And what about signing with the Orioles this offseason and being a long fly ball away from Hopkins in 2021? Baltimore recently traded Jose Iglesias, creating an opening at the position. General manager Mike Elias has expressed interest in bringing in shortstop help this offseason.

“That would be really cool,” said Gregorius, who will likely command well more than the Orioles are willing to spend. “You never know what can happen. You never know.”

Gregorius also touched on several other topics, including …

What it means that MLB got through the 2020 season:

“We have shown last year that we can play the 60 games and also be safe. You know there have been a couple people that have been exposed to it, but we can show that we can still play through all of that and then still be safe, and the fans that are always there supporting us at the stadium can still watch us on TV. I don’t think anybody wanted to stay inside the whole time, so I think that having sports on TV during the pandemic and everything actually eased it a little bit, especially when you see some players wearing masks. I think that should be a sign that maybe I should wear a mask, too, because the athletes are doing it. It’s just us using our platform so other people can see there’s nothing wrong with wearing the right mask.”

On the importance of wearing a mask:

“I can’t force somebody to do something they don’t want to do, but all I can say is the more you do to help yourself, you will help others too because you fight it and try to stay away, keep your distance and do all that stuff. [If] the other people in the community and … everybody around you are doing the same thing, we can team up and battle this thing quick. It’s not going to change overnight, but it’s going to take some time to go. I think that’s the best way that I think I can explain. Help each other go in the right direction.”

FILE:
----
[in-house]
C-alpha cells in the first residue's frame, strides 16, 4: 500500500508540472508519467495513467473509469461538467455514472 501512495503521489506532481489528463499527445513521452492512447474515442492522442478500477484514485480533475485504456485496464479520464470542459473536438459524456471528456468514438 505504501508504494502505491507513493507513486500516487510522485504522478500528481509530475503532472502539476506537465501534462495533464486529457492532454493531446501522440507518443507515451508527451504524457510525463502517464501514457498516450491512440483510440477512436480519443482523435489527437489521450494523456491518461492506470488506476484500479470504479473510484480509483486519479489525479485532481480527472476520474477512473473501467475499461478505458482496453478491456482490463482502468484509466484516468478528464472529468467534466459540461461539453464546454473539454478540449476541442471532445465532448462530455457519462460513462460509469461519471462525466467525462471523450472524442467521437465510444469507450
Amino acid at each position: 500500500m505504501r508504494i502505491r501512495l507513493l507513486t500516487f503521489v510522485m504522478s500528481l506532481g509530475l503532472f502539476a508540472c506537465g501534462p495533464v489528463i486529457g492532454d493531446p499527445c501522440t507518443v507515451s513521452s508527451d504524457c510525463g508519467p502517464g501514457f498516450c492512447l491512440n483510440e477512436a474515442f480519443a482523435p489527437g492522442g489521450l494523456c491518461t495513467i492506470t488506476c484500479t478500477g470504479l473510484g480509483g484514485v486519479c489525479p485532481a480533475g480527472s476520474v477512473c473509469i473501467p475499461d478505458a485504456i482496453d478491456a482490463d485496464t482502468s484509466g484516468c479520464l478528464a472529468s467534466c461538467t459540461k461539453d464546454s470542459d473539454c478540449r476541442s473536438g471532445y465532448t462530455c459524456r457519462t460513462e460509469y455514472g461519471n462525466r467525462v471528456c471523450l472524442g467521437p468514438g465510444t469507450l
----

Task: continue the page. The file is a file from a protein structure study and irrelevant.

On his friendship with Jonathan Schoop (though Gregorius is from the Netherlands, he plays on the same international teams as Schoop, who is from Curacao):

“I think he’s two years younger than me, and he was playing against us as a young age — me and [Andrelton] Simmons and some other players, so if that doesn’t show you that that kid has a really big heart — and he hasn’t changed. That just shows you what type of person he is. And playing against him and talking with him all those years that I’ve been there or texting him and all that stuff, you see the growth. He didn’t get much of the publicity, but he’s one of those guys, when he was out there, that play 162 games for you no matter what. I think a lot of people appreciate that. I’ve seen him and he’s still growing and getting better and better every year and still proving himself, that he can still play the game. That’s really one big thing that I see from him since we were kids.”

For more from Gregorius, listen to the full interview here:

Photo Credit: Courtesy of the Philadelphia Phillies  

Luke Jackson